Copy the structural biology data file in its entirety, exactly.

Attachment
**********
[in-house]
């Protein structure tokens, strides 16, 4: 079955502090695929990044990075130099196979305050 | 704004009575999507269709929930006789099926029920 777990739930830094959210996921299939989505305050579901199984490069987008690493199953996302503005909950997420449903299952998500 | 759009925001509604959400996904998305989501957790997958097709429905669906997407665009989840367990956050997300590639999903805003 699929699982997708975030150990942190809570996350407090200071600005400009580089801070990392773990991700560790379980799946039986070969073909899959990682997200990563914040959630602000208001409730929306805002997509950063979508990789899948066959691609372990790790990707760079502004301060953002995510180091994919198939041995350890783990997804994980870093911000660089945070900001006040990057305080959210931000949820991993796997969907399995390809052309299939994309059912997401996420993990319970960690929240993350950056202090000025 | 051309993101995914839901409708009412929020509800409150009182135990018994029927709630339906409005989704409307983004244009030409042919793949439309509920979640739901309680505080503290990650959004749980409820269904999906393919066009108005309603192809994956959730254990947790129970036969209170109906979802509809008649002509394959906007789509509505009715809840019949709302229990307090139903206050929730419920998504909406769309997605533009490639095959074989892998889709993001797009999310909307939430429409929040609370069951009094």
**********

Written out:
[in-house]
């Protein structure tokens, strides 16, 4: 079955502090695929990044990075130099196979305050 | 704004009575999507269709929930006789099926029920 777990739930830094959210996921299939989505305050579901199984490069987008690493199953996302503005909950997420449903299952998500 | 759009925001509604959400996904998305989501957790997958097709429905669906997407665009989840367990956050997300590639999903805003 699929699982997708975030150990942190809570996350407090200071600005400009580089801070990392773990991700560790379980799946039986070969073909899959990682997200990563914040959630602000208001409730929306805002997509950063979508990789899948066959691609372990790790990707760079502004301060953002995510180091994919198939041995350890783990997804994980870093911000660089945070900001006040990057305080959210931000949820991993796997969907399995390809052309299939994309059912997401996420993990319970960690929240993350950056202090000025 | 051309993101995914839901409708009412929020509800409150009182135990018994029927709630339906409005989704409307983004244009030409042919793949439309509920979640739901309680505080503290990650959004749980409820269904999906393919066009108005309603192809994956959730254990947790129970036969209170109906979802509809008649002509394959906007789509509505009715809840019949709302229990307090139903206050929730419920998504909406769309997605533009490639095959074989892998889709993001797009999310909307939430429409929040609370069951009094």